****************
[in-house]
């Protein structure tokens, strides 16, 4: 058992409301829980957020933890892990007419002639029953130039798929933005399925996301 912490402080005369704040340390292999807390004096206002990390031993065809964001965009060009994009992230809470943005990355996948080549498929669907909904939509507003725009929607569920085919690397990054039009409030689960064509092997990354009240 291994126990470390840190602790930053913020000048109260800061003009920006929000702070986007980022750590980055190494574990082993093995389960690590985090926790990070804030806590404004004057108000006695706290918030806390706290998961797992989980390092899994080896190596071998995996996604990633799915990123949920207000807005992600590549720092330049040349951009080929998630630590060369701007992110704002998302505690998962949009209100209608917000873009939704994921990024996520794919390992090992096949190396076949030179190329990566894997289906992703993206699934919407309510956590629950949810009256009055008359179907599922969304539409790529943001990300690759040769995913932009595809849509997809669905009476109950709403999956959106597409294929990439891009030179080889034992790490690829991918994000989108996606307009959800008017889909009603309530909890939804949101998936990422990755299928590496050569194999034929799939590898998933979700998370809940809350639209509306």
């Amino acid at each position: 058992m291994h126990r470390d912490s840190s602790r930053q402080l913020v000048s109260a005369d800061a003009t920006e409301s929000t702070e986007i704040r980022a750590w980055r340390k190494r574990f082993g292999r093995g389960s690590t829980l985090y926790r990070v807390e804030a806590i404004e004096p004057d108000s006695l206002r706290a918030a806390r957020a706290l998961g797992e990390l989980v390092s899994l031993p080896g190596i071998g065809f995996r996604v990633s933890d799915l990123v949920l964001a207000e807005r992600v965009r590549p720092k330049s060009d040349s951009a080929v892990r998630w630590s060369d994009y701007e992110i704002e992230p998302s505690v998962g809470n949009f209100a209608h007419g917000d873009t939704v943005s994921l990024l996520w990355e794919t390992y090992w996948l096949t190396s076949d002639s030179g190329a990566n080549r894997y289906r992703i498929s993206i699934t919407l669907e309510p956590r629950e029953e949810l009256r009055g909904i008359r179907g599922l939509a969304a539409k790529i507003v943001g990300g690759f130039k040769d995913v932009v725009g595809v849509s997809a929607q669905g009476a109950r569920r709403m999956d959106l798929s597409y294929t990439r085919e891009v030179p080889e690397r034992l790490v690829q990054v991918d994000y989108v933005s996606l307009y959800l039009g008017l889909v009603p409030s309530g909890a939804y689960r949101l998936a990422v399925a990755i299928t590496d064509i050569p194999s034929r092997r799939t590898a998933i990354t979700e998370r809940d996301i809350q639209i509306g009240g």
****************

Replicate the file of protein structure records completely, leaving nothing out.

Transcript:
[in-house]
């Protein structure tokens, strides 16, 4: 058992409301829980957020933890892990007419002639029953130039798929933005399925996301 912490402080005369704040340390292999807390004096206002990390031993065809964001965009060009994009992230809470943005990355996948080549498929669907909904939509507003725009929607569920085919690397990054039009409030689960064509092997990354009240 291994126990470390840190602790930053913020000048109260800061003009920006929000702070986007980022750590980055190494574990082993093995389960690590985090926790990070804030806590404004004057108000006695706290918030806390706290998961797992989980390092899994080896190596071998995996996604990633799915990123949920207000807005992600590549720092330049040349951009080929998630630590060369701007992110704002998302505690998962949009209100209608917000873009939704994921990024996520794919390992090992096949190396076949030179190329990566894997289906992703993206699934919407309510956590629950949810009256009055008359179907599922969304539409790529943001990300690759040769995913932009595809849509997809669905009476109950709403999956959106597409294929990439891009030179080889034992790490690829991918994000989108996606307009959800008017889909009603309530909890939804949101998936990422990755299928590496050569194999034929799939590898998933979700998370809940809350639209509306």
């Amino acid at each position: 058992m291994h126990r470390d912490s840190s602790r930053q402080l913020v000048s109260a005369d800061a003009t920006e409301s929000t702070e986007i704040r980022a750590w980055r340390k190494r574990f082993g292999r093995g389960s690590t829980l985090y926790r990070v807390e804030a806590i404004e004096p004057d108000s006695l206002r706290a918030a806390r957020a706290l998961g797992e990390l989980v390092s899994l031993p080896g190596i071998g065809f995996r996604v990633s933890d799915l990123v949920l964001a207000e807005r992600v965009r590549p720092k330049s060009d040349s951009a080929v892990r998630w630590s060369d994009y701007e992110i704002e992230p998302s505690v998962g809470n949009f209100a209608h007419g917000d873009t939704v943005s994921l990024l996520w990355e794919t390992y090992w996948l096949t190396s076949d002639s030179g190329a990566n080549r894997y289906r992703i498929s993206i699934t919407l669907e309510p956590r629950e029953e949810l009256r009055g909904i008359r179907g599922l939509a969304a539409k790529i507003v943001g990300g690759f130039k040769d995913v932009v725009g595809v849509s997809a929607q669905g009476a109950r569920r709403m999956d959106l798929s597409y294929t990439r085919e891009v030179p080889e690397r034992l790490v690829q990054v991918d994000y989108v933005s996606l307009y959800l039009g008017l889909v009603p409030s309530g909890a939804y689960r949101l998936a990422v399925a990755i299928t590496d064509i050569p194999s034929r092997r799939t590898a998933i990354t979700e998370r809940d996301i809350q639209i509306g009240g």